The top 300 comics charts are out for January, and John Jackson Miller has his monthly analysis which reveals that graphic novels were heavily discounted in January, perhaps accounting for part of the fall in sales.

He also points out something very important which I think a lot of people don’t remember – because they weren’t here five years ago. If you think sales are bad now, five years ago, they were AWFUL:

On the other hand, some perspective: Five years ago, January 2011 was the pits. The Top 300 comics sold 4.4 million copies, likely the lowest sum since the 1930s. There were a couple of reasons: it was the bottom of the comics slump pre-DC reboot, but it was also a month where publishers shipped extremely few titles to market. The market ordered more than 2 million more comics this January, and publishers are releasing more, now, too: 719 new comics and graphic novels versus 555 five years ago. That shows a market with more breadth.

And eight titles had six-figure sales this January, led by Walking Dead #150 with orders topping 156,000 copies. Compare that with one title in six figures five years ago, and that at 115,000 copies. Back then, that one book was the only one above 73,000 copies; this January, there were 11. And the 300th place book had sales of 1,291 copies — less than a third of what today’s title at that level sold!

While the 200 piece rise in comics released may eventually prove to be unsustainable, it’s worth looking back on the situation that led to the New 52 relaunch, one of the key elements in bringing in new readers for the overall comics market. The Walking Dead TV show launched in October 2010, another benchmark of the New Era taht has brought in readers in droves. The Marvel Cinematic Universe was just getting underway as well. And graphic novels were getting stronger in both bookstores and comics shops.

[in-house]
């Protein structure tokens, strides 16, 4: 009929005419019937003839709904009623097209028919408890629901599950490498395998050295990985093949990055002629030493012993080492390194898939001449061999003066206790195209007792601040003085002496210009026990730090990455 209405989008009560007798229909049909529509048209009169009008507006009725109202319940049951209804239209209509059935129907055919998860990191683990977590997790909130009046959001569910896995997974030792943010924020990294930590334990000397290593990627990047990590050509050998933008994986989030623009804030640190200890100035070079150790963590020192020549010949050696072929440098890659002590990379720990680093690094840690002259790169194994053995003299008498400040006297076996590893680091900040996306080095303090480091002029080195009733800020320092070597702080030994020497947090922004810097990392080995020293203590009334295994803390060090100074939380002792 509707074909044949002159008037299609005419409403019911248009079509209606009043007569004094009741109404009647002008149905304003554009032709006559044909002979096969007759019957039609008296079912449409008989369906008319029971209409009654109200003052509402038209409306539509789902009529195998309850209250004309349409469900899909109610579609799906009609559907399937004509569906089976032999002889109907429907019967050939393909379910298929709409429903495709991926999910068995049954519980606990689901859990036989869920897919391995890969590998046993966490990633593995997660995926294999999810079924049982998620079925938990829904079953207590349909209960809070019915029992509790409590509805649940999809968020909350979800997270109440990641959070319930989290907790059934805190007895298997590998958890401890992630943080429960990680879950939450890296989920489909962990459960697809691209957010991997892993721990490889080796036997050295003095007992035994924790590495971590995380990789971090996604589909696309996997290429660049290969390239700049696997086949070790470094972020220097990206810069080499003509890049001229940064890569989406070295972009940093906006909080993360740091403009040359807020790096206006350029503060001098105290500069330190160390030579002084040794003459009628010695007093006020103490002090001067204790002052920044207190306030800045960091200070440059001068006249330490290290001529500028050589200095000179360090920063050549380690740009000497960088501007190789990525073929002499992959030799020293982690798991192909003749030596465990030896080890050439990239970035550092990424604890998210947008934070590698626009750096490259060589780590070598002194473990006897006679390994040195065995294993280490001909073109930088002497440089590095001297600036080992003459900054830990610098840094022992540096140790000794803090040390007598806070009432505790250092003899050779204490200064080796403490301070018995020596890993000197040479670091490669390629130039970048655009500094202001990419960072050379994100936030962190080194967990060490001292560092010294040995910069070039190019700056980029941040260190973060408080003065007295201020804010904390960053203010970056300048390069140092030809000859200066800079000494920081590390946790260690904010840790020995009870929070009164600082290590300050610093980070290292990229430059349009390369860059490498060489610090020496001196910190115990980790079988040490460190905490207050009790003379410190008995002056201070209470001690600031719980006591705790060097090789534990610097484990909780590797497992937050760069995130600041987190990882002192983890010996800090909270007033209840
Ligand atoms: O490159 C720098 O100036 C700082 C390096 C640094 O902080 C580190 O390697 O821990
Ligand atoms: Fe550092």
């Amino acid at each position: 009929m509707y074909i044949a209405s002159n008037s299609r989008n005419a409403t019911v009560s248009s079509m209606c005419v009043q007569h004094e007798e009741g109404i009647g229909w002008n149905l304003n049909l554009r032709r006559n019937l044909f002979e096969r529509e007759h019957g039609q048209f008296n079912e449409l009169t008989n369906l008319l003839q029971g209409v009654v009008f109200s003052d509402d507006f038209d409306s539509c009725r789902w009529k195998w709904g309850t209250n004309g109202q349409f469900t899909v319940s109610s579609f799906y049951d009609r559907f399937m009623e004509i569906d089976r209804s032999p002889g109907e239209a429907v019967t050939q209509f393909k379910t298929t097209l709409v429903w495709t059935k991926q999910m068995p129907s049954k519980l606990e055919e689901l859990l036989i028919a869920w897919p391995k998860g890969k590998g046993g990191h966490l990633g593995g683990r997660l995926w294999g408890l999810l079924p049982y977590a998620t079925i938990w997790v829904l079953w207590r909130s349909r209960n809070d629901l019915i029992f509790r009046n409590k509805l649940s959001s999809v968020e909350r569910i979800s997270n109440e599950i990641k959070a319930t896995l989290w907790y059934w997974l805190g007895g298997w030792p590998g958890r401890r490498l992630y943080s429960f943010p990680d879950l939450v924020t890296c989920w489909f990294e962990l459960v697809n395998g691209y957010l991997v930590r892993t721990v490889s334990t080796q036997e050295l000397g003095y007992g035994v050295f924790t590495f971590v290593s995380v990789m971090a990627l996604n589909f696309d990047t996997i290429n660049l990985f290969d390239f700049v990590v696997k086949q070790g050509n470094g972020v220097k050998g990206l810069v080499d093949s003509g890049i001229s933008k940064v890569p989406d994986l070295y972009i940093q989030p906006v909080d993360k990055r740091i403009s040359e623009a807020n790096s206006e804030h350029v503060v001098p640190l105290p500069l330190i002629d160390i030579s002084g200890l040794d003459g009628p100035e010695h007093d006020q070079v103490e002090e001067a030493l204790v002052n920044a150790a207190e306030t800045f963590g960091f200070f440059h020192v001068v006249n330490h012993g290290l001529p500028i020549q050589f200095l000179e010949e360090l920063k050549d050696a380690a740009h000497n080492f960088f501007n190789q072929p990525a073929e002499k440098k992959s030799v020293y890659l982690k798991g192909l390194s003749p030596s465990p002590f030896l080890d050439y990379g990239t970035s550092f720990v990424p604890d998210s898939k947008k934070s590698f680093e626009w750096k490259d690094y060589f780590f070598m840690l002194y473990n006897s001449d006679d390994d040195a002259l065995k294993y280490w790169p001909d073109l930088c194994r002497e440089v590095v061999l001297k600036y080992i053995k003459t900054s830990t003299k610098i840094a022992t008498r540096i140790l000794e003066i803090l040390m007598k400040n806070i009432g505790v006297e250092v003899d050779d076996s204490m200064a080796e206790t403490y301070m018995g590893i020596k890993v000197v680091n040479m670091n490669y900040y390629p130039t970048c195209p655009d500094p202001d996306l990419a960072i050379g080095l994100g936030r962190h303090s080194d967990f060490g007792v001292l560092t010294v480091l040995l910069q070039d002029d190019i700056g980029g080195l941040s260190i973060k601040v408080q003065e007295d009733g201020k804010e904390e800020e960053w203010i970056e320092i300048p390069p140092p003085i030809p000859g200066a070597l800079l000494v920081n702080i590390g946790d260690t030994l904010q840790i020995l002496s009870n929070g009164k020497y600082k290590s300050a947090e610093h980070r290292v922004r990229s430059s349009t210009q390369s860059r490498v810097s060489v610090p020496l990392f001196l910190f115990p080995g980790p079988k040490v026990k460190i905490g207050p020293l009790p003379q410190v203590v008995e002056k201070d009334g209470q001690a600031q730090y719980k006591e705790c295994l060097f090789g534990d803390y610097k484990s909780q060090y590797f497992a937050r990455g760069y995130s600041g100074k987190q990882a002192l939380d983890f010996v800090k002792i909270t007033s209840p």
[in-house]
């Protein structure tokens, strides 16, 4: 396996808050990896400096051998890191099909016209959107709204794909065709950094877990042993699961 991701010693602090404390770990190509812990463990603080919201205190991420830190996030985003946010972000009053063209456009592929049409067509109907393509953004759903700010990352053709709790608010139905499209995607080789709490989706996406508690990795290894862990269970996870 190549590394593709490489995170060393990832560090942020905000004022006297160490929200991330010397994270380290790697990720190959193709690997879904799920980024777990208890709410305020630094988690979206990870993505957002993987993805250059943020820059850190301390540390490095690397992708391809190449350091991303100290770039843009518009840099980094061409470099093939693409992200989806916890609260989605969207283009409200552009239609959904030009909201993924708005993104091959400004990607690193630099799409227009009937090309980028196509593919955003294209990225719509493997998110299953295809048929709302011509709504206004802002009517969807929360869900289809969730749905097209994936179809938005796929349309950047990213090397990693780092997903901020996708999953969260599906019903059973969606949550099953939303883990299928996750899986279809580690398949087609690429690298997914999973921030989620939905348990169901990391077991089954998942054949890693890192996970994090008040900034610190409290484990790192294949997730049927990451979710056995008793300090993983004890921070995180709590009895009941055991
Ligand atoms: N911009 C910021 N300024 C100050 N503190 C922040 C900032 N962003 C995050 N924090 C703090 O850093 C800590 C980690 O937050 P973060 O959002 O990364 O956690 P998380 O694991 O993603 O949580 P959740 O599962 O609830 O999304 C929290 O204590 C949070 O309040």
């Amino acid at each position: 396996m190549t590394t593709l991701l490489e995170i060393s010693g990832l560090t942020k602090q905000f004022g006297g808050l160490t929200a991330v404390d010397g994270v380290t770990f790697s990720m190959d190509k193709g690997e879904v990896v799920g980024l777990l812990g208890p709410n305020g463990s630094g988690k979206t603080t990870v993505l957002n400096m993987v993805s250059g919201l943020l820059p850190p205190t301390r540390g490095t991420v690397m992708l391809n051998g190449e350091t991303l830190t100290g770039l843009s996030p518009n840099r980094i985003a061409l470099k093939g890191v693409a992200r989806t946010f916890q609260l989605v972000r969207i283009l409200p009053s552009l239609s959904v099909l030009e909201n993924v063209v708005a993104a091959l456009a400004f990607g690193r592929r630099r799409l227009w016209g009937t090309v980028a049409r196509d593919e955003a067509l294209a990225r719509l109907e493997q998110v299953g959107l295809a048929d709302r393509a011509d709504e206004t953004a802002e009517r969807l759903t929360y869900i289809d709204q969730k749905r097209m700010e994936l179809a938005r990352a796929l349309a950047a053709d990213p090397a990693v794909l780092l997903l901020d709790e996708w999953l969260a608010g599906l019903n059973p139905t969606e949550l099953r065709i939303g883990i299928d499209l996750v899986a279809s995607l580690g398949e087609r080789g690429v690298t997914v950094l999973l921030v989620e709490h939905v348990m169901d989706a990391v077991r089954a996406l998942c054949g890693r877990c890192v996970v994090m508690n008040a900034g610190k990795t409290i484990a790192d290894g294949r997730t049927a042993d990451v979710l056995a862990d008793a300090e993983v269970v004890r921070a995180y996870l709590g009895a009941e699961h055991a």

It was a perfect storm of factors that led to a rise in sales, but with DC on the brink of another relaunch/reboot/Rebirth, it’s worth recalling the situation that led them to undertake such a bold initiative at a time when sales were “the pits.” And the reaction was clear from retailers and readers alike: people came back and picked up DC comics for the first time. As a sales movie, we went from the pits to big hits.

The launch of the New 52 was accompanied by a six figure marketing campaign that included subway ads, TV ads, and a full frontal assault on the internet media of the time. It would be very hard to pull of now because social media and media in general is way more fragmented. You can never capture lightning like that twice. Will Rebirth be able to ignite a high level of excitement as The New 52 did? Stayed tuned to The Beat for the answer to that and many other questions as 2016 unfolds!


  1. Several things are becoming clear. One is that the guaranteed sales bump from a new #1 isn’t there anymore. After so many reboots and renumbering they’ve finally managed to make a #1 feel like any other issue. Hence the trend for new comics to launch around 20,000 and be in instant cancellation territory by issue 2.

    Also, Vertigo looks dead in the water. Will DC allow titles to bump along at 4000-5000 or just kill them off?

  2. Reading one of my comments at one of my own links above, I’m reminded that January 2011 had an additional strike against it: That was the month that Diamond had switched all publishers so their books would arrive on Tuesday, and a number didn’t meet the logistical demands and their books slid into February. That in part led to how few titles were out.

    That said, the February 2011 figure was only 5.17 million copies, so it’s likely the sales of a January 2011 where everything went right would only have been between 4 and 5 million copies. That still would have been the low point.

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